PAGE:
The Next Eternal Format Will Be Announced This Month. Here’s What You Need to Know.

Wizards of the Coast will introduce a new non-rotating format with Core Set 2020. Chas Andres has the finance moves to take advantage of the opportunity, plus This Week’s Trends.

A couple of days ago, the Weekly MTG stream had an interview with Jay Parker, the new game director for Magic: The Gathering Arena. During the interview, he stated that a new format will be coming to Arena this fall and that it will be announced “during the release of Core Set 2020.” Lest you worry that this new format is going to be some wacky casual variant like Brawl or Tiny Leaders, he made sure to clarify that the purpose of this format is to allow players to continue playing with the parts of their Arena collection that rotate out of Standard.

This is not the first time we’ve heard talk about this format from Wizards of the Coast’s top brass. Elaine Chase said as much back in December of 2018, which means that the Arena team has been working on this for a while. The difference is that we have a far better idea of how this launch is going to look now that we’re so much closer to it. Whatever this new format is, it’ll be announced within the next month (Core Set 2020 releases on July 12th) and it’ll be coming to Arena when Ixalan block, Dominaria, and Core Set 2019 rotate of Standard in late September.

From a Magic Finance perspective, this begs a few really interesting questions. Let’s handle them one at a time:

What Is This New Format Designed to Accomplish?

Anytime a new format is created, it’s worth looking at its intended goal in order to see whether it will end up serving an actual need. For example, I prefer Oathbreaker to Tiny Leaders because a format based on allowing people to play with planeswalkers as their commanders has a much more appealing mission statement than a format that’s based on forcing people to only play with cards that cost three or less mana.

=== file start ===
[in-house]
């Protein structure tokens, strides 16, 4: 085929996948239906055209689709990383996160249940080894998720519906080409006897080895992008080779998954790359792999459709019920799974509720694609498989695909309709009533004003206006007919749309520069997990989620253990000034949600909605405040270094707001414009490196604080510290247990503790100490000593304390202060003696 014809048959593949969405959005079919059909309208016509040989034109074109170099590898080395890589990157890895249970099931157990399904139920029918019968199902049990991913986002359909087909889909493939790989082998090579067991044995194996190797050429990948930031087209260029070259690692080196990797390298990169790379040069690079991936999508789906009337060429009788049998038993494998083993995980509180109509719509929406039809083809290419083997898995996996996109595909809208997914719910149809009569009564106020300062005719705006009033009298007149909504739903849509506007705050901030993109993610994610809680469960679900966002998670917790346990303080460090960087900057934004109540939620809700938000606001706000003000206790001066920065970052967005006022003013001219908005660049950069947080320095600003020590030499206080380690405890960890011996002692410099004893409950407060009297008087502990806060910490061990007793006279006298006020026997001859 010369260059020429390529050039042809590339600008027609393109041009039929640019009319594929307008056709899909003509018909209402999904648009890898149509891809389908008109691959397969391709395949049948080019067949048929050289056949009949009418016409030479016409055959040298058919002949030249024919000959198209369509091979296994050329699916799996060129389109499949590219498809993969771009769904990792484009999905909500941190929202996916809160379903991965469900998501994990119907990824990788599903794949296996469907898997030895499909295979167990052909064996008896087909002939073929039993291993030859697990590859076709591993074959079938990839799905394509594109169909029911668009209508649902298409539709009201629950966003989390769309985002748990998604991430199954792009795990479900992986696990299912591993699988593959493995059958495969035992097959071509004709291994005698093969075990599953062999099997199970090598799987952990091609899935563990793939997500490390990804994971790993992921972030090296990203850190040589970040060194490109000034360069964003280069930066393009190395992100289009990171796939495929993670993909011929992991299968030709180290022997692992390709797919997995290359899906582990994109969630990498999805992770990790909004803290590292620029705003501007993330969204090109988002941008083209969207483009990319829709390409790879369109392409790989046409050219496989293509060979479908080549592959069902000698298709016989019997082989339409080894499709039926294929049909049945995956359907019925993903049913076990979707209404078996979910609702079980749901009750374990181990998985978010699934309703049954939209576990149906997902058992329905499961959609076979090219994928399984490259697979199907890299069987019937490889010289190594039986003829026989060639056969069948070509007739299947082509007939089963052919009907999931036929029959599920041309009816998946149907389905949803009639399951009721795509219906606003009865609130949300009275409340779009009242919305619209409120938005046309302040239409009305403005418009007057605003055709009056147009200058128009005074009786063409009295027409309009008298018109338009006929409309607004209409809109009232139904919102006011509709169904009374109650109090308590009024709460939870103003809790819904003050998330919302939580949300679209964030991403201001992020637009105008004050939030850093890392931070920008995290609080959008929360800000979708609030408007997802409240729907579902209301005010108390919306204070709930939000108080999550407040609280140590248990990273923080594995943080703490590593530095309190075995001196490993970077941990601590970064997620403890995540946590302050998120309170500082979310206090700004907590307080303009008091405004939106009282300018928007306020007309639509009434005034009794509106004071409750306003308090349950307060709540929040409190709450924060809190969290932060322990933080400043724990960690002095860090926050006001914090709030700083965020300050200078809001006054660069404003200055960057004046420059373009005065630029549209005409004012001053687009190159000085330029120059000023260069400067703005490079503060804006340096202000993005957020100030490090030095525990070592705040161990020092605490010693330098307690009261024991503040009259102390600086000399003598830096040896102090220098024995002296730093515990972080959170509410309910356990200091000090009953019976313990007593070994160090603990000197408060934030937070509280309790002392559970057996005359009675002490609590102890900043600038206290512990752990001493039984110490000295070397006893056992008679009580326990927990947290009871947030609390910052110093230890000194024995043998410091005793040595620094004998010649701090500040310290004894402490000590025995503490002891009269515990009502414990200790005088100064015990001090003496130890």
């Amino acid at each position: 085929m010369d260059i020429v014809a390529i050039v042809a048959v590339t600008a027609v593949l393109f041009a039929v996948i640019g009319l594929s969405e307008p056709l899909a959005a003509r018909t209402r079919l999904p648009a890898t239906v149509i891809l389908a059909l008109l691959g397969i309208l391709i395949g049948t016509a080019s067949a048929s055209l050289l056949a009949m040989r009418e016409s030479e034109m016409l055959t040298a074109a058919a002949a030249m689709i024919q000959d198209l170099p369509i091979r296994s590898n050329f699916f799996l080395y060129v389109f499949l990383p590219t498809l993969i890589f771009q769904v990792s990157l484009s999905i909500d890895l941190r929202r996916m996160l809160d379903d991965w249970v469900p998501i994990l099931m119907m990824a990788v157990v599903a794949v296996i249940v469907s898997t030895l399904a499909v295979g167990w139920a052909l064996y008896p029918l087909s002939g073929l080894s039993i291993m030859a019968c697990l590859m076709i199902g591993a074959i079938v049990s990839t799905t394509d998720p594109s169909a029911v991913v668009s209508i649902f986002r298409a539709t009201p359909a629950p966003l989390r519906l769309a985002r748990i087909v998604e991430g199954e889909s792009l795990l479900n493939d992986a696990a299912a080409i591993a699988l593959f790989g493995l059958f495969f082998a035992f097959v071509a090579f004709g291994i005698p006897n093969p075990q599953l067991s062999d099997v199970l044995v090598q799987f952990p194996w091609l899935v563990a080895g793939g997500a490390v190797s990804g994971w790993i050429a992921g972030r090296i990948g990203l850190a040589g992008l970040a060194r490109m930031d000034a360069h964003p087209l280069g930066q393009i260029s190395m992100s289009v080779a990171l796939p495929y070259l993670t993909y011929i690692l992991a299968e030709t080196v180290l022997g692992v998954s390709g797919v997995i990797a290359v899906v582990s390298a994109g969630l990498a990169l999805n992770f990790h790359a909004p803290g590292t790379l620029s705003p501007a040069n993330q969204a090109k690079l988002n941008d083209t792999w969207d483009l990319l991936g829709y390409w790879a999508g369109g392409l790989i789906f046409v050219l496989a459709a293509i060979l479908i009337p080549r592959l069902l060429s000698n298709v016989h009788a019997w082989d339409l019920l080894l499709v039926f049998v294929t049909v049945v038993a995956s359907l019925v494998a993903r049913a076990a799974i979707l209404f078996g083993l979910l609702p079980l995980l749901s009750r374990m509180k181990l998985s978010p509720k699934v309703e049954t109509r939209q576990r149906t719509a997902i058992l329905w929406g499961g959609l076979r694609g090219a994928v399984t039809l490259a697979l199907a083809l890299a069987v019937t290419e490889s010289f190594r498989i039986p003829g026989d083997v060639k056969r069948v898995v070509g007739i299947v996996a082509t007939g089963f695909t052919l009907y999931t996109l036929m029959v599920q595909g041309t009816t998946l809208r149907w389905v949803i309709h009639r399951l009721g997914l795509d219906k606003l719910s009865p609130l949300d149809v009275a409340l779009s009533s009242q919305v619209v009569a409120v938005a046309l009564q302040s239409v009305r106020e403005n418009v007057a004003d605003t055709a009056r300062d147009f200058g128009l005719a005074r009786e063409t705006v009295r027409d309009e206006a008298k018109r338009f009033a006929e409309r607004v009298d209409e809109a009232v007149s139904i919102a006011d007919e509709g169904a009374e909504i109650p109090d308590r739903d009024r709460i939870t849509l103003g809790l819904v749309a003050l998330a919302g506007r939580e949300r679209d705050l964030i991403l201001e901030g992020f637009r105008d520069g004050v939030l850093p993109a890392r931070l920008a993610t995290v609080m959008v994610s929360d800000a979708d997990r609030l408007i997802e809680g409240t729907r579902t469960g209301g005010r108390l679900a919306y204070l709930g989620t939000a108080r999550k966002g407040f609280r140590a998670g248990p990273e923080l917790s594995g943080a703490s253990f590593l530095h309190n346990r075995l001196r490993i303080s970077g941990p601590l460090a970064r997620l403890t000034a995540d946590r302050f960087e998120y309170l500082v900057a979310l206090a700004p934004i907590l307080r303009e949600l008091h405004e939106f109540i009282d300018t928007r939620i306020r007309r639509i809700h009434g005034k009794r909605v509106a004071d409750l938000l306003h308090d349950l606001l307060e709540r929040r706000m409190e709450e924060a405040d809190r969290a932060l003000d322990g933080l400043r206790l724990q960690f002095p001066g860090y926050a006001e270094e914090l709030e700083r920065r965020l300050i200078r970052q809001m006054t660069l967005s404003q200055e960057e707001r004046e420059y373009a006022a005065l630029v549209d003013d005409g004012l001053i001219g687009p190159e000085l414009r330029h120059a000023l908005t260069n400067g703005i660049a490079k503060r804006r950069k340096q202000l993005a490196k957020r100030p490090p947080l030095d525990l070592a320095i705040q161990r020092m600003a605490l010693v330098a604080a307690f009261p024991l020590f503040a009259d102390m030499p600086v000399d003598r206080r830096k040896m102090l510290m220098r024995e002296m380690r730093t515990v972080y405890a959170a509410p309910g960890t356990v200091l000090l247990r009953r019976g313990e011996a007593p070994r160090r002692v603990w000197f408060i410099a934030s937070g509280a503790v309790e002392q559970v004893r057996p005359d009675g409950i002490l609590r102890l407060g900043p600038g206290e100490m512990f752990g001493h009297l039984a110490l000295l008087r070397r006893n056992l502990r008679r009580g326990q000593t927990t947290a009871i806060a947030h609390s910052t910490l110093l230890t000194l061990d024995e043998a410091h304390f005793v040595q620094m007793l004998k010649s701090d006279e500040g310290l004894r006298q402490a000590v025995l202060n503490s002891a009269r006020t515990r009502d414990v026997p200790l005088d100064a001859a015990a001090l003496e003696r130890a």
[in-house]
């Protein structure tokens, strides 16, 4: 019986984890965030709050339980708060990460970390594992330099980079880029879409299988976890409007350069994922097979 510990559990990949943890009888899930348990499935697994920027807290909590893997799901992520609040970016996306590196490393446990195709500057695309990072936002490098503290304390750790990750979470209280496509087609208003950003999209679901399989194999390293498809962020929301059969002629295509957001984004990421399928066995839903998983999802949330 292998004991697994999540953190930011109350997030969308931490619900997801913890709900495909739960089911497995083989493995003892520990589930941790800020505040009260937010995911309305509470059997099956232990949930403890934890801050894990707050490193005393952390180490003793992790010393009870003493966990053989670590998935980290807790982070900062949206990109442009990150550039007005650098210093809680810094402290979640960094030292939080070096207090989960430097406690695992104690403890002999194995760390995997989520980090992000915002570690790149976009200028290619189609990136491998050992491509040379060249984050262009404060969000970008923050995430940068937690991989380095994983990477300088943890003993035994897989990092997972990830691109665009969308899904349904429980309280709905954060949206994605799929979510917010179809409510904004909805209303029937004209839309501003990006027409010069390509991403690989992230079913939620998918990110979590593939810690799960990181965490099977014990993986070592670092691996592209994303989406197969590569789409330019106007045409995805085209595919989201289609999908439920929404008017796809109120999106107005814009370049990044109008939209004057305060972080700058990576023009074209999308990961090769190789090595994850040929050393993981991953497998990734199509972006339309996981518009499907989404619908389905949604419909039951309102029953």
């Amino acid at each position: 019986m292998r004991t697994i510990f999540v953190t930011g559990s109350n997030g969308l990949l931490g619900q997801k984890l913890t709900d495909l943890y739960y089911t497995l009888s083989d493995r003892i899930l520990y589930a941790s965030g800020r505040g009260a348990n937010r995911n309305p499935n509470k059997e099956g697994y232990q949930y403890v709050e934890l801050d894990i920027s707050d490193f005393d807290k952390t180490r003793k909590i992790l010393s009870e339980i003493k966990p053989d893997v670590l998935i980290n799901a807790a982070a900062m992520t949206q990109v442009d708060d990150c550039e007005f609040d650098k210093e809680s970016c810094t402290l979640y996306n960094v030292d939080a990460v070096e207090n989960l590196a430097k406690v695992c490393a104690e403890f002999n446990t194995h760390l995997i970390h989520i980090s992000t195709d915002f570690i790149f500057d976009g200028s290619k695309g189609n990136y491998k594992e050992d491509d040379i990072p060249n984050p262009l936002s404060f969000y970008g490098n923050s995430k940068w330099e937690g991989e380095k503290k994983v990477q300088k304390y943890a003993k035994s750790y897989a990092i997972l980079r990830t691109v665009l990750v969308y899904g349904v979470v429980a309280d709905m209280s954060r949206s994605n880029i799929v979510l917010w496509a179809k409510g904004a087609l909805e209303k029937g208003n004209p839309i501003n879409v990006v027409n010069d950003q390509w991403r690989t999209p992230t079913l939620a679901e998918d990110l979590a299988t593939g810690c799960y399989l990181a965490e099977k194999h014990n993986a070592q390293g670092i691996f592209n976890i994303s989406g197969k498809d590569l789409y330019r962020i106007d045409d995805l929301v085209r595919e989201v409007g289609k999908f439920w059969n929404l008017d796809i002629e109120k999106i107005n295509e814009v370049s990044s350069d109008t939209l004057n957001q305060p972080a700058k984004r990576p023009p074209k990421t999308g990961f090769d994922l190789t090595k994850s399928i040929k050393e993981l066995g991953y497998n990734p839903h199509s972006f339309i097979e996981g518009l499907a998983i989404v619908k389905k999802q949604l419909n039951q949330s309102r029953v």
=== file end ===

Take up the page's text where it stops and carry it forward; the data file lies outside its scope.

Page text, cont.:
In the case of Arena Eternal (the name I’m giving this new format for the sake of making this article more legible and slightly shorter), the goal is simple: allow people to play with all the cards they own on Arena, regardless of Standard legality. And this is actually really important.

A lot of the people who currently play Arena aren’t used to the ebbs and flows of competitive Magic, which means that fall is going to come around and they’re going to ask themselves why they can no longer play a deck that they spent half the year building. WotC wants to avoid this impending frustration as much as they can, because it’s a great way to alienate the more casual side of Arena’s burgeoning player base. Since Modern doesn’t seem to be coming to Arena in the near future (if ever), they needed a solution to this problem. Arena Eternal is a pretty good one.

Will This New Eternal Format Be Arena-Exclusive, Or Will It Make the Leap to Tabletop Magic?

I can pretty safely say that the format will be made available to both tabletop and Arena players. How do I know this? Because there’s literally no reason for WotC to explicitly deny stores the option to run Arena Eternal events. We’re living in an era where any LGS can run any format as their FNM event, not just Standard or Draft, so Arena Eternal will soon be an option as well.

It might be better, then, to ask a slightly different question: will Arena Eternal ever become a Grand Prix or Mythic Championship format? My guess is that WotC hasn’t made a decision about this yet, and it depends on how popular Arena Eternal becomes. If we all decide that we love it, WotC will give the format more and more support. If not, it’ll probably remain a casual format for the foreseeable future.

Which Sets Will Arena Eternal Encompass?

There are three likely options here:

1. Arena Eternal will begin with Ixalan, the earliest set with packs available for purchase on Arena right now.

2. Arena Eternal will begin with Kaladesh, the earliest set that had packs available for purchase on Arena during its beta period.

3. Arena Eternal will begin with either Ixalan or Kaladesh before slowly working backwards, encompassing more and more sets, until we have a format that’s closer to Modern or Frontier.